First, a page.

The joys of living in a small home.
For many people I know, a big house to call their own sure sounds like the ultimate dream. Think of all that wonderful space and room and potential to do whatever you want in that space. But there are obvious downsides to having a huge house: number one on the list is the maintenance cost. Granted, you may be able to afford your house and even the ongoing property taxes you need to pay each year — but what a lot of homeowners forget are those pesky maintenance and repair costs that they would be committed to paying, month in and month out. The painful truth is that these costs are proportional to the size of your house, a fact which many would be homeowners don’t realize or simply choose to ignore during a hot real estate market. This is what caught a lot of people unawares during the last real estate downtrend and which may have contributed to many a foreclosure: many homeowners grossly underestimated the expenses involved in maintaining a home.
So it’s refreshing to know that in this age of “bigger is better”, there are people who have decided to reside in smaller spaces than larger homes, even though they had a choice in this regard. Those who insist on such terms are usually folks who live on their own or have really small families — maybe counting themselves, and a couple of goldfish.
Living this way can also be due to pure necessity for some apartment dwellers or mobile home owners. No problem, as there have been some keenly creative ways to counteract the shortcomings of such a set up. Not only that, but HGTV shows that are devoted to small spaces have been the rage.
Believe it or not, these houses are the chosen castles of some intrepid folk. I say this because I look at such a choice as going against the grain in a big way during a time when lifestyles and budgets have increased to accommodate super sized appetites for all things material. Typical size of such a small dwelling: 50 to 750 square feet. Typical price to build: $15,000 – $35,000.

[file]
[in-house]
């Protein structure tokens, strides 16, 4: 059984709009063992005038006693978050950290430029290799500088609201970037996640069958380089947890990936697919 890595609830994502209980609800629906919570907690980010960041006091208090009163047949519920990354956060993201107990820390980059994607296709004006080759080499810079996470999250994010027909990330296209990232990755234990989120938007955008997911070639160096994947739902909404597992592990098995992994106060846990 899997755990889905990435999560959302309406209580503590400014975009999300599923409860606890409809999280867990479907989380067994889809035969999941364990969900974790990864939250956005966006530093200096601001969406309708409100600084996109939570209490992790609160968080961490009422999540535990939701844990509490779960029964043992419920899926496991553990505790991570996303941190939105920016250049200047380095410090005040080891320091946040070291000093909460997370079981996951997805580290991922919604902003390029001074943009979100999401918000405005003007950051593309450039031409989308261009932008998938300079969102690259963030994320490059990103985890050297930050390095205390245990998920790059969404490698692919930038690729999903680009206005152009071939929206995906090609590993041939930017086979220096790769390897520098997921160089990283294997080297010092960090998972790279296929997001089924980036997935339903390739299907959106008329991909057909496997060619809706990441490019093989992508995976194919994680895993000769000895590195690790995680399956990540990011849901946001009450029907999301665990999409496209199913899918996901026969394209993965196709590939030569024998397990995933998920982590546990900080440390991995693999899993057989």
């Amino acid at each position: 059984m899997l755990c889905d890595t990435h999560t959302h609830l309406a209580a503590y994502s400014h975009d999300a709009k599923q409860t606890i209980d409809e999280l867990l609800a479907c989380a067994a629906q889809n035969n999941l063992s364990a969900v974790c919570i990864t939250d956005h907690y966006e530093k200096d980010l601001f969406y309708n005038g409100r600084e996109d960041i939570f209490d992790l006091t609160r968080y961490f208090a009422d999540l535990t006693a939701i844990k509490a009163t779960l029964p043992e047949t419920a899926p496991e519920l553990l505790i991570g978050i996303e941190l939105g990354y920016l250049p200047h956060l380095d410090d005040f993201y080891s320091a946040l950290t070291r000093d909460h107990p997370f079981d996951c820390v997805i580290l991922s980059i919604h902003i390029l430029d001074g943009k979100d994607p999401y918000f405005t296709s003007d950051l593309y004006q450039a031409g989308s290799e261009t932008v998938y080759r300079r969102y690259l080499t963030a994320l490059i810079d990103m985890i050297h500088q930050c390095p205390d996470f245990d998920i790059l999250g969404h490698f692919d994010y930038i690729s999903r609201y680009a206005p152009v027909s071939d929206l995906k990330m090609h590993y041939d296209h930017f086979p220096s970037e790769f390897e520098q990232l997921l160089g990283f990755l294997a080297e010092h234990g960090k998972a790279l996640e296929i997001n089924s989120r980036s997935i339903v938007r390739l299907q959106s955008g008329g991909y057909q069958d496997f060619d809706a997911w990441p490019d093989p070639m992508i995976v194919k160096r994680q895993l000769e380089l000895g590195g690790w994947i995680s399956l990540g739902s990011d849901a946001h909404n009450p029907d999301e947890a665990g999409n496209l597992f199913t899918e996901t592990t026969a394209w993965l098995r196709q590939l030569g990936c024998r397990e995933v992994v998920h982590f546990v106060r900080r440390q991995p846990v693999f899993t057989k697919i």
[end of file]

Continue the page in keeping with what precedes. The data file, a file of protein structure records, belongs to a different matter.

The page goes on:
Regardless of what makes someone choose to live in tighter quarters, there are benefits to doing so. Some people have shared their personal stories as to what makes them go this route. Let’s review the pluses.
The Benefits Of Living In A Smaller Home
Here are the benefits of owning a more modest house.
#1 It could actually improve your health.
How so? It forces you to want to leave your place more often, which will lead you to be more active. The home simply becomes a functional place for rest and temporary relaxation. The lack of amenities or other conveniences may sound like a disadvantage, but there’s that silver lining: it will force you to change your lifestyle and will encourage you to move more than you would otherwise. A small house encourages you to live a less sedentary lifestyle. Who has time to crib about cramped quarters when there’s a whole lot of the outdoors you can enjoy?
#2 Some of these houses are mobile.
Many folks with such homes can tow them around at will. Now if they function like an RV, I wonder why such homeowners just don’t own RVs instead?